In a recent decision, the Human Rights Tribunal of Ontario (“the Tribunal”) decided in favour of two teenaged employees who were fired for refusing to work on a religious holiday. The employees are siblings, ages 16 and 14, and observe the Christian Mennonite faith. They informed their employer two weeks in advance that they were unable to work on an upcoming religious holiday, which fell on a Thursday. After the employees failed to show up for work on the holiday, their employer terminated their employment.

The Tribunal awarded the employees a combined $17,500 in damages for injury to dignity, feelings and self-respect, and over $8,500 in lost wages.

In justifying its decision, the employer cited its attendance policy, which prohibited employees from taking time off on a Thursday because of the company’s shipment schedule. However, the Tribunal found that the employer made insufficient efforts to explore alternative arrangements with the employees once they had notified the employer of their intention to observe the religious holiday. Accordingly, the Tribunal found that the employer did not fulfill its duty to accommodate. This decision is a useful addition to the case law on religious accommodation in the workplace, and highlights the importance of understanding the scope of an employer’s duty to accommodate an employee’s religious beliefs under the Ontario Human Rights Code.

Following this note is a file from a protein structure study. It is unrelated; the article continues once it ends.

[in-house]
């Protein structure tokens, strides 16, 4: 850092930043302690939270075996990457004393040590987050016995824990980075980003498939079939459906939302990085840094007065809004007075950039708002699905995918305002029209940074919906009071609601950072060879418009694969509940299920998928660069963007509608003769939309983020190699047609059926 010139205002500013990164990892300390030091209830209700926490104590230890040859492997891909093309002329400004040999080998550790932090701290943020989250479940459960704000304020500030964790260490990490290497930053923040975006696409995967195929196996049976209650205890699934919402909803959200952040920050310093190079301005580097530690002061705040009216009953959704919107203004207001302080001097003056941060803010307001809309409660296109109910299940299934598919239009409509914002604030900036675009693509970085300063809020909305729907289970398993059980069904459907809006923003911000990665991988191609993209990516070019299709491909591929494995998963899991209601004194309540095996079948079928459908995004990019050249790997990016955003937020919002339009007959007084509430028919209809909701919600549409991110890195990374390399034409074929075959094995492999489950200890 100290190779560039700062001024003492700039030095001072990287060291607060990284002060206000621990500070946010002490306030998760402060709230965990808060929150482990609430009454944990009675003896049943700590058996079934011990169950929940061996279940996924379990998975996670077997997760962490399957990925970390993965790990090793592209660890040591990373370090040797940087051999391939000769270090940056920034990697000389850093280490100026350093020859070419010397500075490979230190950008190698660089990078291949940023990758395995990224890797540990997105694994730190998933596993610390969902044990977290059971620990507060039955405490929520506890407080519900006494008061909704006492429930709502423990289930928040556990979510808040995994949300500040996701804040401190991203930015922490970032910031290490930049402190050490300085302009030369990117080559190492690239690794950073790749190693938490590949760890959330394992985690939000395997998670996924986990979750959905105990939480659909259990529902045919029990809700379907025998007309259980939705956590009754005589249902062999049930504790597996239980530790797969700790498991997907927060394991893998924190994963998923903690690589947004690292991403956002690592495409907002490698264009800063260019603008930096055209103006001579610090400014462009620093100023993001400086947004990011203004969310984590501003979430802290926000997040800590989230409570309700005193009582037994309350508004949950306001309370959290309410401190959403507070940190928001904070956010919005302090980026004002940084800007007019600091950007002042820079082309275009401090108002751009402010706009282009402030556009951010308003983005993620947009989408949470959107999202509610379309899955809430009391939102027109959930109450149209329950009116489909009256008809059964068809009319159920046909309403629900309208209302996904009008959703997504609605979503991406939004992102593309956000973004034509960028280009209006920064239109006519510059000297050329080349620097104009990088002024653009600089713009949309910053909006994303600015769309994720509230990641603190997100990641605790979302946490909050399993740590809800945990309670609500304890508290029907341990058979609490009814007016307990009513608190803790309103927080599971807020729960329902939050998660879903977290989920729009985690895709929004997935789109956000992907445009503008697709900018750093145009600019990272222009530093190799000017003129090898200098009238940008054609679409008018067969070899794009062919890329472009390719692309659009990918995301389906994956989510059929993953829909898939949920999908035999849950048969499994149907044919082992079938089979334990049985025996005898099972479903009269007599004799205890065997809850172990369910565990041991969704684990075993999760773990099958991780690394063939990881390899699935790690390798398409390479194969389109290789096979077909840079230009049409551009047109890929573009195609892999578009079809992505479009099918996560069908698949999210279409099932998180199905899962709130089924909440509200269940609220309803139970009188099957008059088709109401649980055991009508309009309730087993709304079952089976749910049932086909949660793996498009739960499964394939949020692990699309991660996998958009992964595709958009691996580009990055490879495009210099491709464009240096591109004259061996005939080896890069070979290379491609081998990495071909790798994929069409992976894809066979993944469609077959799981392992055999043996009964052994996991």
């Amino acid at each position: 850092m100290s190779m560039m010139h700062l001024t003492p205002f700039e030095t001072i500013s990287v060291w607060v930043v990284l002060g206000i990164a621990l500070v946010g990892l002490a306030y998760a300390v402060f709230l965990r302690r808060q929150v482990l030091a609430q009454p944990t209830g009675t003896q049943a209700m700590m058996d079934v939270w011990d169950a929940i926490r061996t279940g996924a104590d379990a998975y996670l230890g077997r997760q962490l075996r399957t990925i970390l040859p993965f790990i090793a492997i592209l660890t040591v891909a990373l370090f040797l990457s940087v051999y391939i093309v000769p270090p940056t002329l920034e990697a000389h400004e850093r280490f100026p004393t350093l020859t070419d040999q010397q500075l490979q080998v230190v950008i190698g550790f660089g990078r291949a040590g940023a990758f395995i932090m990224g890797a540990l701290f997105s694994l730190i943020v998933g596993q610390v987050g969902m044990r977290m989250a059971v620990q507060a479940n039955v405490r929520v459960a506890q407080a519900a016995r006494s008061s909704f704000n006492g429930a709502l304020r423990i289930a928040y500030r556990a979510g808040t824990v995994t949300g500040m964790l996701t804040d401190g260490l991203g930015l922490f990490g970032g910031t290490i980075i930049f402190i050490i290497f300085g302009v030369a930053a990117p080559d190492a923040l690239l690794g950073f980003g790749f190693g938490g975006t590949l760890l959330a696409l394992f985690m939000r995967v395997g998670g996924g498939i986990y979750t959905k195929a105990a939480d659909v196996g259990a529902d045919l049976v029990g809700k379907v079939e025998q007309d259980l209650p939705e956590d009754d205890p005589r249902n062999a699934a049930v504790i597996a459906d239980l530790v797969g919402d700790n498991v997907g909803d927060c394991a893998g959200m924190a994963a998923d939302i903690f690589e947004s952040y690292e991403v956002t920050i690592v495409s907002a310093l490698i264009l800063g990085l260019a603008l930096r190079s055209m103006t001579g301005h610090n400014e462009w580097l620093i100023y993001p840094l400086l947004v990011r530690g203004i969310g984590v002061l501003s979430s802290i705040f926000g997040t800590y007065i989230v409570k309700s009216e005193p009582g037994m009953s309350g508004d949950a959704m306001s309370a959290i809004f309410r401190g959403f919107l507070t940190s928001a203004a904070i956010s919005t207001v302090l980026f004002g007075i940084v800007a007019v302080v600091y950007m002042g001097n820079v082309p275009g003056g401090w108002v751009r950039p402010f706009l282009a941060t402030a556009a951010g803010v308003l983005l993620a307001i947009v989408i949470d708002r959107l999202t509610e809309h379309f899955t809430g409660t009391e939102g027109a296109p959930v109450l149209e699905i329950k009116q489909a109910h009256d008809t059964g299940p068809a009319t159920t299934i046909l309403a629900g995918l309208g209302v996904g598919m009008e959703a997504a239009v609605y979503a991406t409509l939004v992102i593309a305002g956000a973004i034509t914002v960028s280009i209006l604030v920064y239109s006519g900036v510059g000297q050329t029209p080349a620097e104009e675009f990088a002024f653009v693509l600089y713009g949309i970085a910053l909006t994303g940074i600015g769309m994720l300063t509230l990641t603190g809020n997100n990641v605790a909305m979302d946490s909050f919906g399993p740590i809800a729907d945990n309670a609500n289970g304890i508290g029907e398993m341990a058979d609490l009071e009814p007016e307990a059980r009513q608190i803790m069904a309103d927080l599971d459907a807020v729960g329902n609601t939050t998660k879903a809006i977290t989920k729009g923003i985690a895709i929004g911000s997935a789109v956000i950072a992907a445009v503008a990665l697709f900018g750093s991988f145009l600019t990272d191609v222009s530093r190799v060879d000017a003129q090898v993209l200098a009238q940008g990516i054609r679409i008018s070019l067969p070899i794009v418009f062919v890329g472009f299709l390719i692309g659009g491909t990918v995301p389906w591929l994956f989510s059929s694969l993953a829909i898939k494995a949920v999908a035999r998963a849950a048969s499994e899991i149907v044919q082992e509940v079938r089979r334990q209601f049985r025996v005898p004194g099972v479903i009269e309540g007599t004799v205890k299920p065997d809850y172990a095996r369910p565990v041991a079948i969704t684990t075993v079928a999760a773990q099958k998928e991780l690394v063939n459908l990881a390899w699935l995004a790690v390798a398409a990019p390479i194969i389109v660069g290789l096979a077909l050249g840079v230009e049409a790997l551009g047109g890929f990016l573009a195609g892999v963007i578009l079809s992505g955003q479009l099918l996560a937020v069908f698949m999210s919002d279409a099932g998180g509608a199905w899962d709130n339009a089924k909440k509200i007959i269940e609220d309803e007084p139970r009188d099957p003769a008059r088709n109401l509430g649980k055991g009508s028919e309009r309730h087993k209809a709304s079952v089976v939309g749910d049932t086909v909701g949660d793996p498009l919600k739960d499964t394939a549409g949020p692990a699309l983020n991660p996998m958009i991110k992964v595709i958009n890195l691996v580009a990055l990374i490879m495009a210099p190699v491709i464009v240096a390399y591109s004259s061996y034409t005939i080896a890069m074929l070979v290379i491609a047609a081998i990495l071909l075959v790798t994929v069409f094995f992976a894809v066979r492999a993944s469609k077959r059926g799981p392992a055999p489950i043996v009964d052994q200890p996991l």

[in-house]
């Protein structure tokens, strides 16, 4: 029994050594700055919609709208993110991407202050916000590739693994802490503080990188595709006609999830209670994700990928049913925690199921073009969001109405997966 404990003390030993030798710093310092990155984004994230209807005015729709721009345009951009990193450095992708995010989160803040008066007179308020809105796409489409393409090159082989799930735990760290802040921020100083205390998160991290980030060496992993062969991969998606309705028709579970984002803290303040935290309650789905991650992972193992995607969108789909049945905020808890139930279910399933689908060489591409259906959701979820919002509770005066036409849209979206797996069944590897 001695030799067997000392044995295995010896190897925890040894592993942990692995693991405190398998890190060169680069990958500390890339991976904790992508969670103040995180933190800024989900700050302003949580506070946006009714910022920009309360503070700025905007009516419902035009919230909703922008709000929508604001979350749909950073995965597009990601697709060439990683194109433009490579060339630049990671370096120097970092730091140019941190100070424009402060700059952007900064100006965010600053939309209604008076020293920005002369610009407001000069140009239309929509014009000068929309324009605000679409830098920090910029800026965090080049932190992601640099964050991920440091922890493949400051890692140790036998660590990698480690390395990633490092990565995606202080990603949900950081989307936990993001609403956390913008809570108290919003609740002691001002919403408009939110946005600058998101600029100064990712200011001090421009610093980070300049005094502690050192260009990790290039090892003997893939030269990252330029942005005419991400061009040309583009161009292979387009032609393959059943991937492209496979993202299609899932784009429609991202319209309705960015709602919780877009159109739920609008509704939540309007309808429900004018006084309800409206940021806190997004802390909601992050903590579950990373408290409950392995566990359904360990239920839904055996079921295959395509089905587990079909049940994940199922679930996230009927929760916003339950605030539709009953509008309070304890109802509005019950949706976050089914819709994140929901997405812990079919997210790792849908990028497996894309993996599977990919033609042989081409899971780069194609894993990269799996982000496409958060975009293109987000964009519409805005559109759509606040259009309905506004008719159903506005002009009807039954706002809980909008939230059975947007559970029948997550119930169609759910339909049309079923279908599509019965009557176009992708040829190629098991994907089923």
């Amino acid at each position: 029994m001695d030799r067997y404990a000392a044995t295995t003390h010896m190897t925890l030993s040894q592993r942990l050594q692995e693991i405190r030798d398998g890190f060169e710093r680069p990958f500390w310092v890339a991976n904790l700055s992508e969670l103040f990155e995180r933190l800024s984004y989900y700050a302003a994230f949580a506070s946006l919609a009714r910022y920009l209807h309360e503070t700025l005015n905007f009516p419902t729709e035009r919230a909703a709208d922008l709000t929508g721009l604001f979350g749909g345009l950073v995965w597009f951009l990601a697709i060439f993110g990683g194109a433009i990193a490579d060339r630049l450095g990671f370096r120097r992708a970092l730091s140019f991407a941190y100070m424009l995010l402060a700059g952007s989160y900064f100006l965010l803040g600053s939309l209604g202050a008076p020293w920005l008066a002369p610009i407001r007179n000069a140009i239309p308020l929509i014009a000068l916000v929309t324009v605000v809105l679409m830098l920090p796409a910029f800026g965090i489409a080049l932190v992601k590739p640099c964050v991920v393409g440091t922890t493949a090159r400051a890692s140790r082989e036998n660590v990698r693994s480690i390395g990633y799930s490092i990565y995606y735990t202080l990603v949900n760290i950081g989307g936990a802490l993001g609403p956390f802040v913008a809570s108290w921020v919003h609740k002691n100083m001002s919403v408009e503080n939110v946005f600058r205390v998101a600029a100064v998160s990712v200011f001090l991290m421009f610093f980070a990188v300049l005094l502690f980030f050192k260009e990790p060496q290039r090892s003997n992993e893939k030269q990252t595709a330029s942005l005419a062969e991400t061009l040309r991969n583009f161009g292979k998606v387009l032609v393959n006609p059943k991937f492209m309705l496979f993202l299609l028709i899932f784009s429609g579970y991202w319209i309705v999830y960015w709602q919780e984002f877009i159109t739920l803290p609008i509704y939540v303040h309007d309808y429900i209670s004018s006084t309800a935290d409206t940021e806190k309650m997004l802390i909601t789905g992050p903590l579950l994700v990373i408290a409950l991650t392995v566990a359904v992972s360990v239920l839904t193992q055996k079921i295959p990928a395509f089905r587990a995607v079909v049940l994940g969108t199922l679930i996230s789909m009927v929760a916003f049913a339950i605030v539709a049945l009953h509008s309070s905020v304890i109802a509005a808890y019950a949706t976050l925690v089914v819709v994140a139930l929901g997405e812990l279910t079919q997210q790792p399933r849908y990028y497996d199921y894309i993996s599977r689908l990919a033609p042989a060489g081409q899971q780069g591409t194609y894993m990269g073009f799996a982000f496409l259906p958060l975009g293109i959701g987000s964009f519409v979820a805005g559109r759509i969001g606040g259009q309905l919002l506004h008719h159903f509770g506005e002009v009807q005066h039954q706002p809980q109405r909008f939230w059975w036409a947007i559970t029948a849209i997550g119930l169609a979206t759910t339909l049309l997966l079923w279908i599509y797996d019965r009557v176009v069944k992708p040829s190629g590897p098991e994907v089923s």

This article was written with the assistance of Samantha Cass, articling student.